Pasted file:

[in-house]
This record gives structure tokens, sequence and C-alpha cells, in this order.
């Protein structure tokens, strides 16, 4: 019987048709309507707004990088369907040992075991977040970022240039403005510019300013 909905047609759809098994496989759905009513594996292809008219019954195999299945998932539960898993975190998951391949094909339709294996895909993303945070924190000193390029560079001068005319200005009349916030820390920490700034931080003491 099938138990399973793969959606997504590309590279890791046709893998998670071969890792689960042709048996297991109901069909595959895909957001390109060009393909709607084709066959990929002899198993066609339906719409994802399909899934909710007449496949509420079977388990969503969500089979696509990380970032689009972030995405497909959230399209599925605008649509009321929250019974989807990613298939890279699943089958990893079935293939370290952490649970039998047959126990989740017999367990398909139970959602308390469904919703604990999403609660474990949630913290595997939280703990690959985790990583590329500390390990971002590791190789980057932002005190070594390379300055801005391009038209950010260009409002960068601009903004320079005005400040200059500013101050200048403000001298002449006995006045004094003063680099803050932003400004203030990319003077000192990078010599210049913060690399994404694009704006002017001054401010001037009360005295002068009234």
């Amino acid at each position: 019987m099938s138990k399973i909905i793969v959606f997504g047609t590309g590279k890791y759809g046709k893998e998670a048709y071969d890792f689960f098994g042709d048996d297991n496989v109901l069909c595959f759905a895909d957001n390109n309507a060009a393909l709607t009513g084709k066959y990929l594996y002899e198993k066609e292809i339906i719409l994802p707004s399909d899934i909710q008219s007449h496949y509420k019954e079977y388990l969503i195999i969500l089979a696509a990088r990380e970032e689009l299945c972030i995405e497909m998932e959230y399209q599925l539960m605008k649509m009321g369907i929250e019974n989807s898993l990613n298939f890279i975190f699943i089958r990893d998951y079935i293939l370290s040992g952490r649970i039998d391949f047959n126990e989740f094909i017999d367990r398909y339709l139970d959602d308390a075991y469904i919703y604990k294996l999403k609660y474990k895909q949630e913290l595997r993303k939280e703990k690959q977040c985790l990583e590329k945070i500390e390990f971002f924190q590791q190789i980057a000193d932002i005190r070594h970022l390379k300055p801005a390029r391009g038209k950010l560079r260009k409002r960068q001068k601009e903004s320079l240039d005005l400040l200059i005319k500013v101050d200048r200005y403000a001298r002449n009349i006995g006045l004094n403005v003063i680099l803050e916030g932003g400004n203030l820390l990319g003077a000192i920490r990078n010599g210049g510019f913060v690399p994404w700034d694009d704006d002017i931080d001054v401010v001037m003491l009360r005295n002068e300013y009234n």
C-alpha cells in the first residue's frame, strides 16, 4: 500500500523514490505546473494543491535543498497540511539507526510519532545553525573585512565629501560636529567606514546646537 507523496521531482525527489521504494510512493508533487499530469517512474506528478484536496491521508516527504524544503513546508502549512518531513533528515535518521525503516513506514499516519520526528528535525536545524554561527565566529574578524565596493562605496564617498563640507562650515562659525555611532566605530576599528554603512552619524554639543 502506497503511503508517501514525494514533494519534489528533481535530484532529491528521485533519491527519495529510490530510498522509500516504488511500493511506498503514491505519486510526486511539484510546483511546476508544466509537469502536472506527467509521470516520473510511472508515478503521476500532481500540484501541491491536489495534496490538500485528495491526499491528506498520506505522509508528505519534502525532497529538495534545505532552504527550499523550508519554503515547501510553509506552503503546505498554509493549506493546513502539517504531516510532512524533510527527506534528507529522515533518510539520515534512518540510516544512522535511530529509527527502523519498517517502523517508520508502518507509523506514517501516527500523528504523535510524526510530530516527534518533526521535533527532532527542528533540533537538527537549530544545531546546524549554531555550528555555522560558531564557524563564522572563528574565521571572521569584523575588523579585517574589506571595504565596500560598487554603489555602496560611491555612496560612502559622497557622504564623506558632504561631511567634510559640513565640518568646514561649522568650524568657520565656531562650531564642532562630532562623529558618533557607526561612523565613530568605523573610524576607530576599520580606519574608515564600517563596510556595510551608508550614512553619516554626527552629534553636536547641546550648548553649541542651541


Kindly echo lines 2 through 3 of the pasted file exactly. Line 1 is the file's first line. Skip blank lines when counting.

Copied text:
This record gives structure tokens, sequence and C-alpha cells, in this order.
């Protein structure tokens, strides 16, 4: 019987048709309507707004990088369907040992075991977040970022240039403005510019300013 909905047609759809098994496989759905009513594996292809008219019954195999299945998932539960898993975190998951391949094909339709294996895909993303945070924190000193390029560079001068005319200005009349916030820390920490700034931080003491 099938138990399973793969959606997504590309590279890791046709893998998670071969890792689960042709048996297991109901069909595959895909957001390109060009393909709607084709066959990929002899198993066609339906719409994802399909899934909710007449496949509420079977388990969503969500089979696509990380970032689009972030995405497909959230399209599925605008649509009321929250019974989807990613298939890279699943089958990893079935293939370290952490649970039998047959126990989740017999367990398909139970959602308390469904919703604990999403609660474990949630913290595997939280703990690959985790990583590329500390390990971002590791190789980057932002005190070594390379300055801005391009038209950010260009409002960068601009903004320079005005400040200059500013101050200048403000001298002449006995006045004094003063680099803050932003400004203030990319003077000192990078010599210049913060690399994404694009704006002017001054401010001037009360005295002068009234």